Tyler (KYTX) -- A staple in a college student's coursework is getting so expensive-- more than half admit they've gone without. CBS19's Jaime Gerik breaks down the rising cost of college textbooks.
"I spent 550 dollars I think on just 3 books last semester," Erica Manzanarez, a sophomore at Tyler Junior College, said.
The sticker prices she's seeing are enough to make her cringe.
"They are ridiculous and I can't get that money back, regardless of what I do," Manzanarez said.
According to the Government Accountability Office, textbook prices rose 82% between 2002 and 2013. Sometimes a single book can run almost $200, and students tell us they feel trapped.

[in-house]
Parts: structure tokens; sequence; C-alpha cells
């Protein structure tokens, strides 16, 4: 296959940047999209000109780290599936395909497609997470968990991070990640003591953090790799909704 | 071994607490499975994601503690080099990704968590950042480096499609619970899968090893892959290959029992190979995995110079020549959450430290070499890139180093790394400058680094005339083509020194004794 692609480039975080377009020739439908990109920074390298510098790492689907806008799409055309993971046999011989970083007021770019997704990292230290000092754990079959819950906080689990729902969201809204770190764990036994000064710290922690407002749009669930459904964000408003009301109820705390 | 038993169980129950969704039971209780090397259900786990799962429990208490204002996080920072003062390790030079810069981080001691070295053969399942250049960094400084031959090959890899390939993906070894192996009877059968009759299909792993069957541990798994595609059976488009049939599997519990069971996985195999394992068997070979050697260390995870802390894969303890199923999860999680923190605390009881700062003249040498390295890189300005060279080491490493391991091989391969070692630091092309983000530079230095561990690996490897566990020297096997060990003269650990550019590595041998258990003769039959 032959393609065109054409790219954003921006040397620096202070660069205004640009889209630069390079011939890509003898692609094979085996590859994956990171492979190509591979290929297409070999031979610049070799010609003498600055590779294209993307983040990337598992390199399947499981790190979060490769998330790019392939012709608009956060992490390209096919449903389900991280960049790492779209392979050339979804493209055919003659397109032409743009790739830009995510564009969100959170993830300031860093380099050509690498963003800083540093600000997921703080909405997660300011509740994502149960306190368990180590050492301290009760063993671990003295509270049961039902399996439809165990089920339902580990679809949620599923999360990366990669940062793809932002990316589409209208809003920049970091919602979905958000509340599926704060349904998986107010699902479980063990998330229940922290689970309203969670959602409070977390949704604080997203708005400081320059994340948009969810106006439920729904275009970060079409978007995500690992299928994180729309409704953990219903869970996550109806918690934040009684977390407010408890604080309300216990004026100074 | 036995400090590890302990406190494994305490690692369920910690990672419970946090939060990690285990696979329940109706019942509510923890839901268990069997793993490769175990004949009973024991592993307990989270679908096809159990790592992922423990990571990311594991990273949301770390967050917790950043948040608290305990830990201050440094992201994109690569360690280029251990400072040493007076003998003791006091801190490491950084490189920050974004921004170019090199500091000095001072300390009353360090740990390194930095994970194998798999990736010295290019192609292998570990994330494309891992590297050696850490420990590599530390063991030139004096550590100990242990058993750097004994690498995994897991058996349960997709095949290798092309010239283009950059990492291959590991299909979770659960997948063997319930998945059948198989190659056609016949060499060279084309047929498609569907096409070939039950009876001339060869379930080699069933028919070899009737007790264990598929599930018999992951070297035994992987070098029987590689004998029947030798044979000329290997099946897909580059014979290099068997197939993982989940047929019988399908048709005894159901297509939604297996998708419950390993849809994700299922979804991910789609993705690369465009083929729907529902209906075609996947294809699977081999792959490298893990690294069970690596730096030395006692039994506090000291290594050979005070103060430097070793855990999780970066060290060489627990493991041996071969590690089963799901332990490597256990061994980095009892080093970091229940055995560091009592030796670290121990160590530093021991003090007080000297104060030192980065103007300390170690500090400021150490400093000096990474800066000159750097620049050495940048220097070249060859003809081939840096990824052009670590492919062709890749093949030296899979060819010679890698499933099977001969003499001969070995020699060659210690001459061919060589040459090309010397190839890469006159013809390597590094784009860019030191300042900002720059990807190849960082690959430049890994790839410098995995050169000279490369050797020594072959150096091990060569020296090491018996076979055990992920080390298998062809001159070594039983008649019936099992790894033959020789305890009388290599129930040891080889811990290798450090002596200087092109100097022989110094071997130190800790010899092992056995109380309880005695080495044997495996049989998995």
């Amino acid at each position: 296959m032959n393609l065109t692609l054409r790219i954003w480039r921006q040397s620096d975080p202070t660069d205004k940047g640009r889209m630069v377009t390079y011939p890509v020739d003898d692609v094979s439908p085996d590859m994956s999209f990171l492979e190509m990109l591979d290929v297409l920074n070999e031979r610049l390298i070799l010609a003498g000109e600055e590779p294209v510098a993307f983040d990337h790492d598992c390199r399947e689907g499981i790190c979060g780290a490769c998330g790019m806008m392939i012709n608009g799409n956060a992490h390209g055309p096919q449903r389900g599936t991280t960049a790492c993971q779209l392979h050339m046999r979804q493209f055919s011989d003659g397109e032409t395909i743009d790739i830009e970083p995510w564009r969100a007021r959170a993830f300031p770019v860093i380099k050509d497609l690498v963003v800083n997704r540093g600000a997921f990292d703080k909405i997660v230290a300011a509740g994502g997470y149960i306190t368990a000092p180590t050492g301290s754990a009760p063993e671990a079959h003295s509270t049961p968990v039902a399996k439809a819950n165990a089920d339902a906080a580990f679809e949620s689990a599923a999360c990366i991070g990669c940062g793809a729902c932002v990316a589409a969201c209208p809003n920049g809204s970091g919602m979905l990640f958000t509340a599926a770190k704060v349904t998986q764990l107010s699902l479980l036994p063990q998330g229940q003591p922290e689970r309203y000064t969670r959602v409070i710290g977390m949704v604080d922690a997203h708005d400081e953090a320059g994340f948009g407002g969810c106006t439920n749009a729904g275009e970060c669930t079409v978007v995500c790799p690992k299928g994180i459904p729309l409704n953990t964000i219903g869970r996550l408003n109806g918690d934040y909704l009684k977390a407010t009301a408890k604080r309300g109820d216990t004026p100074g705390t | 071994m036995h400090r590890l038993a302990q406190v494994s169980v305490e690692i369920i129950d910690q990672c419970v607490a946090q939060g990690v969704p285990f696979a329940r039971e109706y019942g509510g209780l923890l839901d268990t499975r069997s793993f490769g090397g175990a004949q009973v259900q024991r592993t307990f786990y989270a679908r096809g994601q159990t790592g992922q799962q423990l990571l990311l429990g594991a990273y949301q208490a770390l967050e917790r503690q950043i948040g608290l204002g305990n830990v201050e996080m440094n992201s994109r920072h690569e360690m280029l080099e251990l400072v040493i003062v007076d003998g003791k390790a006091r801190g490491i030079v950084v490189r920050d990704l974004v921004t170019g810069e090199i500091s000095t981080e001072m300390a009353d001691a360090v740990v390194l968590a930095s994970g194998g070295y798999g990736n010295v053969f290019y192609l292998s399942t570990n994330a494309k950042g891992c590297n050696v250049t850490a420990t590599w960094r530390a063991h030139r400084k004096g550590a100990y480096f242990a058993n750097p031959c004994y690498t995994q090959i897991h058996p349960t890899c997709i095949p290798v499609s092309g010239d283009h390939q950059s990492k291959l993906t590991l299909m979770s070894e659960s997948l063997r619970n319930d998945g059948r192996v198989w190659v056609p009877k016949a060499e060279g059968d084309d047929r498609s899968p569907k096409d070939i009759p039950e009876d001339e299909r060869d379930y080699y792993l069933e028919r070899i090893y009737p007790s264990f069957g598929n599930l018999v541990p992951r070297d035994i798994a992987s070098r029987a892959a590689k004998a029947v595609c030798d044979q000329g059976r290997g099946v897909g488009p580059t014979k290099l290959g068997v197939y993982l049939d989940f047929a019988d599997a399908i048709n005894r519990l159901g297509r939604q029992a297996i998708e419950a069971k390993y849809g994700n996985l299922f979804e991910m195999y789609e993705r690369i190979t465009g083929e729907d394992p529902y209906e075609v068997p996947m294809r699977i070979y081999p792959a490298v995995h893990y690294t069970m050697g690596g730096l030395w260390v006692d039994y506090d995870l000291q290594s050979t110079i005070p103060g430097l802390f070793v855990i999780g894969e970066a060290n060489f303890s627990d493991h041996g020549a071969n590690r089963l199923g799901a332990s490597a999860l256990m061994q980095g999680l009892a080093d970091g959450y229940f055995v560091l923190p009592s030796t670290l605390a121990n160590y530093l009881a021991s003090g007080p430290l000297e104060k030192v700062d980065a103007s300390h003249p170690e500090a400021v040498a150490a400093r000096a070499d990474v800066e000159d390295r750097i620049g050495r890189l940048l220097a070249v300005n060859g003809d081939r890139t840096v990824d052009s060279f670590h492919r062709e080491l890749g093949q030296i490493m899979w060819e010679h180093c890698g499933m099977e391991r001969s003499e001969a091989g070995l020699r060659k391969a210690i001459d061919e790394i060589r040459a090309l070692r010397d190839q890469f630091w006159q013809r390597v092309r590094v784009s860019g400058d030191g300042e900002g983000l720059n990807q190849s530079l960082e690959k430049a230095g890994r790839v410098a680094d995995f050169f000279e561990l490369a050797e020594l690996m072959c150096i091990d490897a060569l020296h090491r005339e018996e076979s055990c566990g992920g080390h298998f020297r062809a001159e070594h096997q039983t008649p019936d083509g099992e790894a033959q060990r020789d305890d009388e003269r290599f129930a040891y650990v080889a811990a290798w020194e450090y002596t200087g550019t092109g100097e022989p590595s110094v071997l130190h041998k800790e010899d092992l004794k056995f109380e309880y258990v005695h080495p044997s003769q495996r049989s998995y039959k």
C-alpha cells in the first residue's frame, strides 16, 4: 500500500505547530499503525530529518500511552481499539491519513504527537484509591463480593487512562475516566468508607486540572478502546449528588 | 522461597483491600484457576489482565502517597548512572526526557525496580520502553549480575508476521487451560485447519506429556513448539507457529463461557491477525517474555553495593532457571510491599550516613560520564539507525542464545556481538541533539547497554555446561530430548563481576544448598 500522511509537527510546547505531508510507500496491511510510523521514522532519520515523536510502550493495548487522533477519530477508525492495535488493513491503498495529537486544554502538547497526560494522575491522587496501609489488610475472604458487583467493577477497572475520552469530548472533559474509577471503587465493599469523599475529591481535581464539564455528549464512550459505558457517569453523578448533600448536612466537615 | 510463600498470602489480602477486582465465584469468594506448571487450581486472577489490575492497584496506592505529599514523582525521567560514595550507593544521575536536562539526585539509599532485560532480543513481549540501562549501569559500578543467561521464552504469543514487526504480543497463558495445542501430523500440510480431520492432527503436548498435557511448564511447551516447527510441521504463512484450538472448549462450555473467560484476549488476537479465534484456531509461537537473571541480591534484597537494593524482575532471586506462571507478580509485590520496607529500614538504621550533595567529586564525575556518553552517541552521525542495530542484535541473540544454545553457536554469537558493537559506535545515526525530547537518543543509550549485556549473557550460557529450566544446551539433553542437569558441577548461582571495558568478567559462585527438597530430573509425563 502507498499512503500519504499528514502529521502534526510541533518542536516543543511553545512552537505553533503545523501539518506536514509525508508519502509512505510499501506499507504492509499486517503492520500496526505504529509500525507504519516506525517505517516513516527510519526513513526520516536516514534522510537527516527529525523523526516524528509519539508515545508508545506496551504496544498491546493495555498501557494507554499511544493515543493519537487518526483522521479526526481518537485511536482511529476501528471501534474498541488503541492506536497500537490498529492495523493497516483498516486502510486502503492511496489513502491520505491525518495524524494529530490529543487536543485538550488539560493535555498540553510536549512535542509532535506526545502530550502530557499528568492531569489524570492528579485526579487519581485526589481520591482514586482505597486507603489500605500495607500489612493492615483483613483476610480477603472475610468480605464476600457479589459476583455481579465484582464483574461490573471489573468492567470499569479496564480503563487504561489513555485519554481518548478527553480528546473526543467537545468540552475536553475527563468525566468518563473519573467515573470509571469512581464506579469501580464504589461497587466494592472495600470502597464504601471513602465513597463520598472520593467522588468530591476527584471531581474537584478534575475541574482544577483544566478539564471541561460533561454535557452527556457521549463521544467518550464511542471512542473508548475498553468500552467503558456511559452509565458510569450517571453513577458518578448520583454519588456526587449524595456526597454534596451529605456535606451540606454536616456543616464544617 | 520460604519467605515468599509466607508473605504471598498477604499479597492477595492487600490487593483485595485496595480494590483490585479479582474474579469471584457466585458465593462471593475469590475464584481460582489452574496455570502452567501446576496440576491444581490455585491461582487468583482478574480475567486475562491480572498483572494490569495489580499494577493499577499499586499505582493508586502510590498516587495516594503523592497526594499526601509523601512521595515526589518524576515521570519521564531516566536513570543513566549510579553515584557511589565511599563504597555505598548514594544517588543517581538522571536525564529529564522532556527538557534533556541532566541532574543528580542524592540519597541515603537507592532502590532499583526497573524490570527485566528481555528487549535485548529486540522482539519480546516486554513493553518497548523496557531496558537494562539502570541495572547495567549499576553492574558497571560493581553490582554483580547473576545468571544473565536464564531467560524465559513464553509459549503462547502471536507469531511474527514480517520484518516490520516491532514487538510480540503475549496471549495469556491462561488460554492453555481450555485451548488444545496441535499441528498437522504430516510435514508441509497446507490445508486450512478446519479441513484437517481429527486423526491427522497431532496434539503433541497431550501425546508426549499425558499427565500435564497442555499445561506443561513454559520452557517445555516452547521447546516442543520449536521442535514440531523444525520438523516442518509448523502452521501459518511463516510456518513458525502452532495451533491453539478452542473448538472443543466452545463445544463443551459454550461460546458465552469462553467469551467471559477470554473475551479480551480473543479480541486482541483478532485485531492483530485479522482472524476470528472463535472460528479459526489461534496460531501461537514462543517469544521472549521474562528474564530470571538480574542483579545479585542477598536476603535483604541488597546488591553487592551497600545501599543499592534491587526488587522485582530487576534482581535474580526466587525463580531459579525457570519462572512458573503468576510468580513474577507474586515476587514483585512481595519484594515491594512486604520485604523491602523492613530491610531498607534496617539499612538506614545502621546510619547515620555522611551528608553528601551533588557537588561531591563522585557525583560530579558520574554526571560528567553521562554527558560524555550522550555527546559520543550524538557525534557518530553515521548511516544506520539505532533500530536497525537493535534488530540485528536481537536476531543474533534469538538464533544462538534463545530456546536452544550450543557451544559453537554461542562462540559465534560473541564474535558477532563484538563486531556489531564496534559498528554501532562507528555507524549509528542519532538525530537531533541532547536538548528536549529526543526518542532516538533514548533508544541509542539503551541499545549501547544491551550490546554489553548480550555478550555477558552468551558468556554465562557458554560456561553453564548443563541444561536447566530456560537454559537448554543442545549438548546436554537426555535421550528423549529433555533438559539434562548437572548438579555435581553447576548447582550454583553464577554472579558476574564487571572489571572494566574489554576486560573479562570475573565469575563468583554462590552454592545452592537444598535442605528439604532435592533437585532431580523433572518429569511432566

"Most teachers keep mentioning the new edition this and that. So if you try to work with the old edition, you're just making it a lot harder on yourself," Manzanarez said.
A TJC professor can speak to that. She explains a first-class education demands the latest information--so it's not useful to have a book that's several years old.
"In political science, for example, we have new elections and you want to be able to provide the information with that," Jan McCauley, who teaches history and government, said.
And prices concern faculty too.
"We never buy the most expensive ones. In fact, we work with the textbook publishers to say how can we reduce this cost?" McCauley said.
She recommends students do what you do with anything else, and shop around if at all possible.
An advocacy group called the U.S. PIRG is accusing publishers of using a set of tactics to drive up textbook costs. In a survey, they found 65 percent of students decided not to buy a book because it was too expensive.